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Hacking, security and Pi3Web [was More Questions]

> Well, with my previous problem fixed(I forgot to update the shortcut for
> the new installation, so it was running the old version instead of the
> new one); some more questions came up:
>     Can people hack my Pi3Web and get access to my hard drive?  This
> would be terrible because I have no way to keep backups, and have some
> very, very important data.

Pi3Web has incorporated the current best anti-hacking practices
including validation of all buffer lengths, parsing of all network
data (and headers) received and URL parsing to remove (.. and .)
sequences. This makes it (IMHO) as secure as any other commercial
or free web server avialable. 

However security is a nebulous issue which can't really
be summarised. If you want your webserver as secure as it can
be do this:

	- Don't allow any CGI programs

	- If you do allow CGI programs inspect every line for an
	exploitable bug

	- Change the version stamp of the server in Config.pi3
	(from Pi3Web/1.0.3) this is the only way a hacker can tell
	what server (and hence which known bugs) to exploit.

	- Run the server as a dedicated user with access only to
	certain directories and services.

	- On UNIX systems always set the 'User' and 'Group'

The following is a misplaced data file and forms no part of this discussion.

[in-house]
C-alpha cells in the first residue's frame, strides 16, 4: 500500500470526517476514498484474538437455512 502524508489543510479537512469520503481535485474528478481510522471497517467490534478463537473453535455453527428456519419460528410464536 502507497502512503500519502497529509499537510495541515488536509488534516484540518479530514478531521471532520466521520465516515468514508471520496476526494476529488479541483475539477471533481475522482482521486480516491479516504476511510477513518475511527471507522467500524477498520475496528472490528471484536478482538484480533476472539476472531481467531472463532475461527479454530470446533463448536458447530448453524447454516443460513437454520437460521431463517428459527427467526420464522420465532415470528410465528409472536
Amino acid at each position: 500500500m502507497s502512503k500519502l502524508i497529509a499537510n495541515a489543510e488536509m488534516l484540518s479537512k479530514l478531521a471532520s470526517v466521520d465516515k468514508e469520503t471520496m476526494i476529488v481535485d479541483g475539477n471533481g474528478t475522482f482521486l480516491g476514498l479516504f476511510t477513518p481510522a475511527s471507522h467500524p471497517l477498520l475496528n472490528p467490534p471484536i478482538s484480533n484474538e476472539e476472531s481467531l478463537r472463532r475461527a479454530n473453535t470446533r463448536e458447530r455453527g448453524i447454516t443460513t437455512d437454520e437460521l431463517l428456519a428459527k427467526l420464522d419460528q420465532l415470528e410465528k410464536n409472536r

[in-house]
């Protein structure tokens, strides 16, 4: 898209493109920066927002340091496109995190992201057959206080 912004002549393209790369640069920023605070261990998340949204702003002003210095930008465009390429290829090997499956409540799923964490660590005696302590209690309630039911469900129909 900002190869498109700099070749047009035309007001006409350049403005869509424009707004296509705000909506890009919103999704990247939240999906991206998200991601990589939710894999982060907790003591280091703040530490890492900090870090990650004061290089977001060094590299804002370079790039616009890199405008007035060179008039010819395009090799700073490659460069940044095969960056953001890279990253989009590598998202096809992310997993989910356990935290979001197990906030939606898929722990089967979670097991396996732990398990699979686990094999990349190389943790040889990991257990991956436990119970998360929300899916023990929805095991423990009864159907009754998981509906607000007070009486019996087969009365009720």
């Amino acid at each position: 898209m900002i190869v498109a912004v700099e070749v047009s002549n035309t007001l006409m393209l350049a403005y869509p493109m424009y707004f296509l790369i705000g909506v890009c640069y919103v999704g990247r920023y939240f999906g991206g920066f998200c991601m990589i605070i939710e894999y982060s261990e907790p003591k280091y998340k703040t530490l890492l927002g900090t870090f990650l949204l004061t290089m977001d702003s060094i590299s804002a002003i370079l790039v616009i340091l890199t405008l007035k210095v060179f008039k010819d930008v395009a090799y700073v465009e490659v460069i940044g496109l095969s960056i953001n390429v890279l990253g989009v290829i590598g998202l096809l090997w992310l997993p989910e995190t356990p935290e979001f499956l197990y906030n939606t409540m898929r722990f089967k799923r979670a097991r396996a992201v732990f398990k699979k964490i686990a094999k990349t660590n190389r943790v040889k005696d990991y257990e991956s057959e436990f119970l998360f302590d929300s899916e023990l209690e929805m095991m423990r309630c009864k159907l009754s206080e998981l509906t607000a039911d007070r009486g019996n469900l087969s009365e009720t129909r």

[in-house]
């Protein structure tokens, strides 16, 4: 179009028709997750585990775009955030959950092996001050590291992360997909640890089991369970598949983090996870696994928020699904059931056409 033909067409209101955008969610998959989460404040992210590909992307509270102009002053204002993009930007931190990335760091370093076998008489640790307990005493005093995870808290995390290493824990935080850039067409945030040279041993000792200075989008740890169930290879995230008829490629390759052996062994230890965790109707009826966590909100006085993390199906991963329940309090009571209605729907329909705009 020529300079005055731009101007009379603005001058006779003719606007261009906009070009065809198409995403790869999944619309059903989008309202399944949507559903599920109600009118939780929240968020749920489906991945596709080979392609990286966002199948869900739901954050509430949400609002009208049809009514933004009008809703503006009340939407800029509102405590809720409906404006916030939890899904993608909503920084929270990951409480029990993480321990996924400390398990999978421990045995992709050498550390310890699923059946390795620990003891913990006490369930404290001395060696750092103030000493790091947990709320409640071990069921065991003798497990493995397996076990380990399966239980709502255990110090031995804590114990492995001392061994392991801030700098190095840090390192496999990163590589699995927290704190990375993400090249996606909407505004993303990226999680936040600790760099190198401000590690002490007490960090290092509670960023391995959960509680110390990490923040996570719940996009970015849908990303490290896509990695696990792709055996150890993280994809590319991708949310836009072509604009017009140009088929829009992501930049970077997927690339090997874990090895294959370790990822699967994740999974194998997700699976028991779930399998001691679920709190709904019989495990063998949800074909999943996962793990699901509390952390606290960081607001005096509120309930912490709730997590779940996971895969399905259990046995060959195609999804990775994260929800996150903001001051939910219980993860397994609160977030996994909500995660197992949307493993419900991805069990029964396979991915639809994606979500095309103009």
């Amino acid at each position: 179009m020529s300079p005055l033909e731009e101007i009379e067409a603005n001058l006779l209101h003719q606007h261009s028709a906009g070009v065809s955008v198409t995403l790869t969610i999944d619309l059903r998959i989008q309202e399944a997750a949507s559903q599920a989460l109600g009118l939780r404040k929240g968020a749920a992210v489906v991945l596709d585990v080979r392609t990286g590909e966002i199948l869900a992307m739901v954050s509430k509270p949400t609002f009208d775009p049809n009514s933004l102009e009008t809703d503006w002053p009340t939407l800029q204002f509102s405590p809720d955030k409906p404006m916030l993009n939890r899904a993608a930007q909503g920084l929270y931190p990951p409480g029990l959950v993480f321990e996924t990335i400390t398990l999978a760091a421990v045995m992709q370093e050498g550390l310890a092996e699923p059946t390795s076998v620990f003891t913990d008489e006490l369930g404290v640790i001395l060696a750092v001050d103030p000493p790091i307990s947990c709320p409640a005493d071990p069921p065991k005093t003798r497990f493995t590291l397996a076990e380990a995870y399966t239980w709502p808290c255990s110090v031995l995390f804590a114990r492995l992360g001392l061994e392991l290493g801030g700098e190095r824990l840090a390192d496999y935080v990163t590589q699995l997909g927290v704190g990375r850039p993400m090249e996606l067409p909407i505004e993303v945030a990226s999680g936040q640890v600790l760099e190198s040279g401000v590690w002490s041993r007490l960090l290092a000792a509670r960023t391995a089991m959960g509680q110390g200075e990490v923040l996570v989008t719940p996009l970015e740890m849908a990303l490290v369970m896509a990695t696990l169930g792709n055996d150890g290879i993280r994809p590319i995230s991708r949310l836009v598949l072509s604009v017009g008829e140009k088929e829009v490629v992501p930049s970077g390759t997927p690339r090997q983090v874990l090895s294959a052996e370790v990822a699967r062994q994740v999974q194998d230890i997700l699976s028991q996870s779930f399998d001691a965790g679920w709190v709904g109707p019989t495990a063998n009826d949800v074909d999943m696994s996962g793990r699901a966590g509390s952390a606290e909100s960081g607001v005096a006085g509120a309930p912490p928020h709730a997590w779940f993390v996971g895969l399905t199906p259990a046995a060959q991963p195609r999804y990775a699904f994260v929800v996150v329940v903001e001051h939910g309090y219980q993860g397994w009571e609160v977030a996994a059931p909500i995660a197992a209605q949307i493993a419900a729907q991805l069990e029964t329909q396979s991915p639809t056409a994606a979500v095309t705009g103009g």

parameters in Config.pi3 - don't let the server run as root

	- Monitor CERT adviseries.

	- Be a little paranoid. Understand whats going on. Adopt
	the opinion that 'any system can be hacked'.

In general there's two risks from being hacked, i) someone
can take down your machine (denial of service), ii) someone
can gain control of the machine. In general you can avoid
the second by following the above and other good security
tips. These days its a little difficult to avoid the first, 
especially given operating system and TCP stack bugs that
can be exploited with programs like tear-drop.

Now referring to backups. From your e-mail I would suggest
that the greatest risk to your (very very important) data on
your HD is HD failure. I used to be someone who 
thought that HD failure could not happen to my little 
home system.

Then one morning for no apparent reason my hard disk
became toast and I lost a weeks work. Now I do backups.


>     Also:  can I set up POP3 accounts that would go to my server?  I'm
> not on 24/7, and that could be a problem.  Is there any way around not
> being on at all times when talking about POP3s?  Whether or not there is
> a way around it, how do I set them up?
> Answers,  comments, etc. are greatly appreciated.
> Adam Fast